The retailer Big M, owner of  low-priced chains Mandee and Annie Sez, filed for Chapter 11 bankruptcy protection yesterday afternoon, after Hurricane Sandy shut down its stores in New York and New Jersey, Crain’s reported.  The Totowa, N.J.-based company cited both assets and liabilities of between $50 million and $100 million. It owes money to more than 1,000 creditors. Big M operates at least 15 Mandee stores in New York City, several of which were on hard-hit Staten Island. In total, the Big M operates 84 Mandee stores, 35 Annie Sez stores and 10 Afaze stores…. [more]

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  • Mercedes-Benz’s 11th Ave dealership in the base of Mercedes House

    A new Maserati dealership coming to a remote area of 11th Avenue is set to pay more rent than many Soho retailers for a space leased until recently by an industrial tool supplier — a sign of the far West Side’s rapidly changing real estate market, according to the Wall Street Journal. And Maserati isn’t the only car dealership rushing into the gentrifying neighborhood.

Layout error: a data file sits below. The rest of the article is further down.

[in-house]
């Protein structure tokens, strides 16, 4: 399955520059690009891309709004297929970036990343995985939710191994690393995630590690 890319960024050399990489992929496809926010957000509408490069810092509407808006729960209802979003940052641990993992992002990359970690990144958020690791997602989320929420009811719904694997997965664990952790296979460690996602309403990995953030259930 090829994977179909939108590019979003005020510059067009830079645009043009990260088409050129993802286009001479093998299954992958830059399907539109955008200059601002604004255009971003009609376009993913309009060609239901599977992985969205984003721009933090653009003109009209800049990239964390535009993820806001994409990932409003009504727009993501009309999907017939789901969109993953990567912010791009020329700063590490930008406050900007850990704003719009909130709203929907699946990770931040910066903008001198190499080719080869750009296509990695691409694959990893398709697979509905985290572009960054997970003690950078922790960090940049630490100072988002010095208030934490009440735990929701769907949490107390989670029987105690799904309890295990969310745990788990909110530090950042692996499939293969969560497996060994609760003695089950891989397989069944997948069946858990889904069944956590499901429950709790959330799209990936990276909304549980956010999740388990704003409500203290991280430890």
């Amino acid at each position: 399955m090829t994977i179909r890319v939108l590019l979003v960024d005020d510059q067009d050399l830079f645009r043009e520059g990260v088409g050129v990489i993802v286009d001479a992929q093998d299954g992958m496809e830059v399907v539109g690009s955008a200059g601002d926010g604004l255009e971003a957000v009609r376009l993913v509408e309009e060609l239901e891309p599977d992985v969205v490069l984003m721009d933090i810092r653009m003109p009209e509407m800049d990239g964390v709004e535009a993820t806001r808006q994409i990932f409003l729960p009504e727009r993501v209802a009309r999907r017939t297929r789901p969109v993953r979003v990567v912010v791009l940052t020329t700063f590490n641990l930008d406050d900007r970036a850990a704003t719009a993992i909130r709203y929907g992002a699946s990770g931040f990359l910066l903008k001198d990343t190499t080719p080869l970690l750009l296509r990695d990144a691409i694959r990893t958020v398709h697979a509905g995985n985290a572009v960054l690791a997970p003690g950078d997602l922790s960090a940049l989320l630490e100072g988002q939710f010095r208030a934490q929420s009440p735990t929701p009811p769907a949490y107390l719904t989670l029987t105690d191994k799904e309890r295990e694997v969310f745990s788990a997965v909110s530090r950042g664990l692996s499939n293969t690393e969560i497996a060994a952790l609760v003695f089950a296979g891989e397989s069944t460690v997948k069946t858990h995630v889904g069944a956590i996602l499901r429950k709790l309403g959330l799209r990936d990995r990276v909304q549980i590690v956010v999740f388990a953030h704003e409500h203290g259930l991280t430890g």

[more]

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  • From the January issue: Although the European debt crisis seems to be further from investors’ minds today than it was a year ago, fresh hurdles like the fiscal cliff standoff in Washington, prospective tax changes and a New York City mayoral election loom. And those are not the only questions that industry pros are pondering as 2013 gets underway. Also on their minds: Will the tech sector continue to prop up commercial leasing? What kinds of housing stock will move — and what will languish on the market? Where will the next wave of retail condo sales take place? And which overall sectors of the market will investors gravitate towards? This month, The Real Deal talked to New York City real estate insiders from several different sectors of the market to get their industry predictions for 2013. [more]

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  • Office leasing lows

    January 02, 2013 04:30PM